There is broad consensus now that disease-carrying ticks constitute a major public health threat on Martha’s Vineyard. The question is: what is to be done?

A five-year grant to the Island boards of health to do field research and public education is coming to an end this fall, with no clear indication about how this important work will be continued. And while there is abundant information about ticks and tick-borne illness on the boards of health website at, awareness and prevention is only part of the solution.

A survey conducted last month by the Gazette to gauge community attitudes about the tick problem found that Islanders want bold action to eliminate ticks, up to and including a major reduction in the deer herd. And biologist Richard Johnson, the Island’s tick expert, agreed reluctantly this week that killing deer may be the best short-term hope of getting ticks under control.

“I’ve spent my life protecting wildlife. I like the deer; they are beautiful and I hate to stand here and say, we’ve got to kill the deer,” he said, summing up a common view. “There is so much I’d like to know, and it may take awhile. But I don’t want to be here five years from now still be talking about how to reduce the deer.”

Mr. Johnson explained that deer ticks typically get their first blood meal from small mammals, especially white-footed mice. Employing so-called “tick tubes,” small devices containing cotton balls treated with the insecticide permethrin that the mice take to their nests, is one way to reduce tick populations in discrete geographic areas like yards. But mice are far too abundant, too widespread and reproduce far too rapidly for this approach to be effective on a large scale, he said.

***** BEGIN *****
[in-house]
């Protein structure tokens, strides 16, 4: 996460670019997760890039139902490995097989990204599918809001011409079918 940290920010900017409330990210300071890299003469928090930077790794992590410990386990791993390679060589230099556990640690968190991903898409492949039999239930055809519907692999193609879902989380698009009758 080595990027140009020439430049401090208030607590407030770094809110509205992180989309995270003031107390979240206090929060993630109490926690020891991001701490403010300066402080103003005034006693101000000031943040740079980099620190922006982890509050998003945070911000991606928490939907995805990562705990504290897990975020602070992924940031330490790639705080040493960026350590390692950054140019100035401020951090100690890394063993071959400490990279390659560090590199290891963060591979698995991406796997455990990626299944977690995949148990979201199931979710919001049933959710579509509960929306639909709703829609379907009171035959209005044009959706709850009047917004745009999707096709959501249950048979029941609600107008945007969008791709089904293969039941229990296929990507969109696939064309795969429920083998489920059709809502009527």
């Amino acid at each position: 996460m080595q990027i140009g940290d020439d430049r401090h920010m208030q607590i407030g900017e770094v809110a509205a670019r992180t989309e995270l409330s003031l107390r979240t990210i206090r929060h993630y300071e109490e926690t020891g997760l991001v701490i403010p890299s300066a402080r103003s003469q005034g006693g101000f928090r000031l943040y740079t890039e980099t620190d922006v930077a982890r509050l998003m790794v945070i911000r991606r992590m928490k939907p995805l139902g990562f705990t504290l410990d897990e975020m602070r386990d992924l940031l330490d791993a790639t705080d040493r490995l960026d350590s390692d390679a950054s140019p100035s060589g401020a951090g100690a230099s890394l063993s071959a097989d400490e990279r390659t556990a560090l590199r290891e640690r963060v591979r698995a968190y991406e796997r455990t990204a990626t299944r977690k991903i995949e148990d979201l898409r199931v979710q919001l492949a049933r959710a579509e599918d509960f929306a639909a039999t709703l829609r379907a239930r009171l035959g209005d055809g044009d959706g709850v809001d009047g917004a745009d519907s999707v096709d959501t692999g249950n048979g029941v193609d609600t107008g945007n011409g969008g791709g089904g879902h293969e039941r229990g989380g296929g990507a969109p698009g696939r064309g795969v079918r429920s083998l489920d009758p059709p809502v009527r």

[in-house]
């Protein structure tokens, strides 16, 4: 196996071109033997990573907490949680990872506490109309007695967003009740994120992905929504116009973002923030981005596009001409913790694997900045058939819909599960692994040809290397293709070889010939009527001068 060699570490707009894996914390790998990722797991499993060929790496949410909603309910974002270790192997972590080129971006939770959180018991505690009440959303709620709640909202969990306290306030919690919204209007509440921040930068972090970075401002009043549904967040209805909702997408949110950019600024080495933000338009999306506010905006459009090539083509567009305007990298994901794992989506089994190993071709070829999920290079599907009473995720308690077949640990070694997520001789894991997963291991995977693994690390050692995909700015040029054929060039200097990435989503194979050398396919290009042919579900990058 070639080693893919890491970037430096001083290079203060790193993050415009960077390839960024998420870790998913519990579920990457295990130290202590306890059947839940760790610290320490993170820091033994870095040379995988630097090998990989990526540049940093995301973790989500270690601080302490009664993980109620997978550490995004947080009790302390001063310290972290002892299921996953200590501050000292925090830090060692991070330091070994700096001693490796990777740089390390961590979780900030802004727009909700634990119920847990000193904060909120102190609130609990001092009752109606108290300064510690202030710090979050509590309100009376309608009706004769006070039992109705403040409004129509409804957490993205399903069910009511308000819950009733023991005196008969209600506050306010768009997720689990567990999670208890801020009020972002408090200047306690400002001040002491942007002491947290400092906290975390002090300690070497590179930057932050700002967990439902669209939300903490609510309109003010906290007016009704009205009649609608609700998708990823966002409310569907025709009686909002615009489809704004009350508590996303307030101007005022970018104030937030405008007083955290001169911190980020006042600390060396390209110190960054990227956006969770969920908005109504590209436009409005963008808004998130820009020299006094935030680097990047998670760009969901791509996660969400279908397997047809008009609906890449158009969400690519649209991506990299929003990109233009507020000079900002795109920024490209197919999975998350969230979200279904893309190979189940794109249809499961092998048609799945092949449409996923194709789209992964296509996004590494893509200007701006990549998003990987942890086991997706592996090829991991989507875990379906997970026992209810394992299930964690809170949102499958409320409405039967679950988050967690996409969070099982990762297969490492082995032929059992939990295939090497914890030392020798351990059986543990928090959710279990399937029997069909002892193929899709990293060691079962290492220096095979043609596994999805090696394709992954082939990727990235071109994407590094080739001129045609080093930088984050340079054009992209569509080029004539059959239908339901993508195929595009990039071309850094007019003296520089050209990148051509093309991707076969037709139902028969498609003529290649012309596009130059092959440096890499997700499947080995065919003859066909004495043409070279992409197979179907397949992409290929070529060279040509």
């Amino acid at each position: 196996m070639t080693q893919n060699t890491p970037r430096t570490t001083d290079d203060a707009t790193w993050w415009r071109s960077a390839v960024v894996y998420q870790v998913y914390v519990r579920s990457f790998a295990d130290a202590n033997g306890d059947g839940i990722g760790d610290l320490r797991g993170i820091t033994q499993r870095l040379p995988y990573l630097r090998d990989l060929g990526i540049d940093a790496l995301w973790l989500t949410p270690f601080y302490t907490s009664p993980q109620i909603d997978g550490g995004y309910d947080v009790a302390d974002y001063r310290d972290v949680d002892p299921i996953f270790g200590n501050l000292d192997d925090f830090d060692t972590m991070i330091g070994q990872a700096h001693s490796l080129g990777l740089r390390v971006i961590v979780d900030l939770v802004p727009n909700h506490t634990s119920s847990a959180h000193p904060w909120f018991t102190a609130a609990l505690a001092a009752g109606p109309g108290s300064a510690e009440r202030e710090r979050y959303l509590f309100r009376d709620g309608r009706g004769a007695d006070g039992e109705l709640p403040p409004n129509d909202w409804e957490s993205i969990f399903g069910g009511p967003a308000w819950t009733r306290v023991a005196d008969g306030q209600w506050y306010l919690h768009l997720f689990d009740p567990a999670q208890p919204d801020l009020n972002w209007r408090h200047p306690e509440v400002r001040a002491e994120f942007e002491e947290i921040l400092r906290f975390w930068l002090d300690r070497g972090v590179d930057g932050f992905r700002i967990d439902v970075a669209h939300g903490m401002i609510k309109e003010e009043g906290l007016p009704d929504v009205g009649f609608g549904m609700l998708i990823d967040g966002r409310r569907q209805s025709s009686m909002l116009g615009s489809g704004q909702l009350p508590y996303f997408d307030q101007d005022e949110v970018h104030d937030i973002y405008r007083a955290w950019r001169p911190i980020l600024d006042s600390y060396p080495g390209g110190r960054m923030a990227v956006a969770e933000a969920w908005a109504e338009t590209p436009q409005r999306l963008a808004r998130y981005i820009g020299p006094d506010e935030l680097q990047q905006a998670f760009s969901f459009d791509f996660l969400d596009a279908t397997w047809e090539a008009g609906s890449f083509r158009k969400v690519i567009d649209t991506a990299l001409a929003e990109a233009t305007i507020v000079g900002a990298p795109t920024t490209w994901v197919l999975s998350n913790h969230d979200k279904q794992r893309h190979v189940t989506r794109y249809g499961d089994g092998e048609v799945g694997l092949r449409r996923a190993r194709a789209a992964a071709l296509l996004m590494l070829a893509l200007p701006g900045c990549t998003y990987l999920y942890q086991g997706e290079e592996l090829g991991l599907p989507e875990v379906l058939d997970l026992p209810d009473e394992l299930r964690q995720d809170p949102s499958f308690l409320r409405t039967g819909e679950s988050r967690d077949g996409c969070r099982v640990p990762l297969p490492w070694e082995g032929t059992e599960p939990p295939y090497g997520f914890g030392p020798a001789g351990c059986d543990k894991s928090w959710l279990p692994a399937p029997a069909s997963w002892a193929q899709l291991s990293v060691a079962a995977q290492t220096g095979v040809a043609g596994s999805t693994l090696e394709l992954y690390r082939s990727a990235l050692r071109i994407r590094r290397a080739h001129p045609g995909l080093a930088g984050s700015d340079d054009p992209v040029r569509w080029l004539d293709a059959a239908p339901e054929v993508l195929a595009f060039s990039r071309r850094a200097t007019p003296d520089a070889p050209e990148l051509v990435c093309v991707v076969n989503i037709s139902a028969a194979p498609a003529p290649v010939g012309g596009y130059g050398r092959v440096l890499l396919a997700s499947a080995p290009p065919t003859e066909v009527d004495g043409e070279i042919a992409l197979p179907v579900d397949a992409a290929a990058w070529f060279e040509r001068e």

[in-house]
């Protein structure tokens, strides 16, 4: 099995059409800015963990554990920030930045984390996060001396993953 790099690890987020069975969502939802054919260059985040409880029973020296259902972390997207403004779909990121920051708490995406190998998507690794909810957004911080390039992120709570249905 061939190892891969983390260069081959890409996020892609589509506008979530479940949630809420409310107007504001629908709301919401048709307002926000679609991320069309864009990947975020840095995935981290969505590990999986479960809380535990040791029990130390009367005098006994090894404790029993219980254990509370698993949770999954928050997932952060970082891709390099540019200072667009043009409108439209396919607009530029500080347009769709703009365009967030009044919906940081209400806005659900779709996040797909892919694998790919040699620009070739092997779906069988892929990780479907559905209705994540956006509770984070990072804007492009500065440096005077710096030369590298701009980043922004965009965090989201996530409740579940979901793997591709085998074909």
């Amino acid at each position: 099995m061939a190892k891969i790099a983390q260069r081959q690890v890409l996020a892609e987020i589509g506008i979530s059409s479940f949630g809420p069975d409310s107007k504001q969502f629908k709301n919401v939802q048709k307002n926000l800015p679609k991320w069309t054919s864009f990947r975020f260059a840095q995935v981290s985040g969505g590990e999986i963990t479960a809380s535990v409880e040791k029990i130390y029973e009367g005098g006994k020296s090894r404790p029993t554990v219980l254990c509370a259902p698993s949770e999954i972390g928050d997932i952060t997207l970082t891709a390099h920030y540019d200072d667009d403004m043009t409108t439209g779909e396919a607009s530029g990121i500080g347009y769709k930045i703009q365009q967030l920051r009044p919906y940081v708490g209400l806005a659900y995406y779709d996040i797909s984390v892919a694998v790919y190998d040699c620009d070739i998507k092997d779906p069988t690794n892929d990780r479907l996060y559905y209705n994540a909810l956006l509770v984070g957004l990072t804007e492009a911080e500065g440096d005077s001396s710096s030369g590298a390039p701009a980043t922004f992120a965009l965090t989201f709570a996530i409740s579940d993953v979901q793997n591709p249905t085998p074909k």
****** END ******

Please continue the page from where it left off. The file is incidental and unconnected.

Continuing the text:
Research now under way at the Massachusetts Institute of Technology to genetically modify mice to be resistant to tick-borne illness may have merit, but is years away from reality. Similarly, efforts to bring back a Lyme disease vaccine or develop vaccines for other tick-borne illness are long-term solutions at best.

Reducing the population of deer, the primary source of blood meals for adult ticks, is the most efficient way to address the problem in the short term. The next step is for the boards of health to assess the current deer population and model how many they would need to take to make a difference. Only then comes the question of how it will be accomplished.

But Islandwide action is needed on every aspect of the tick problem, including a financial commitment to continue the excellent research and education efforts by the boards of health’s tick prevention program that will otherwise soon end, and a renewed effort at a standard protocol for medical treatment of tick bites. Dr. Michael Jacobs, a longtime Island physician, acknowledged frankly this week that getting Island doctors on the same page has been difficult, and several respondents to the Gazette’s survey told harrowing tales of misdiagnosed and untreated symptoms.

Martha’s Vineyard already has the dubious distinction of having among the highest per capita rates of tick-borne illness in the state and nation. With a new species of tick, the lone star variety, now moving in, the Island can ill afford to do nothing. Take advantage of the resources that exist on keeping yourself safe from tick-borne illness. Then let your town leaders, health agents and medical providers know it is time to take Islandwide action on ticks.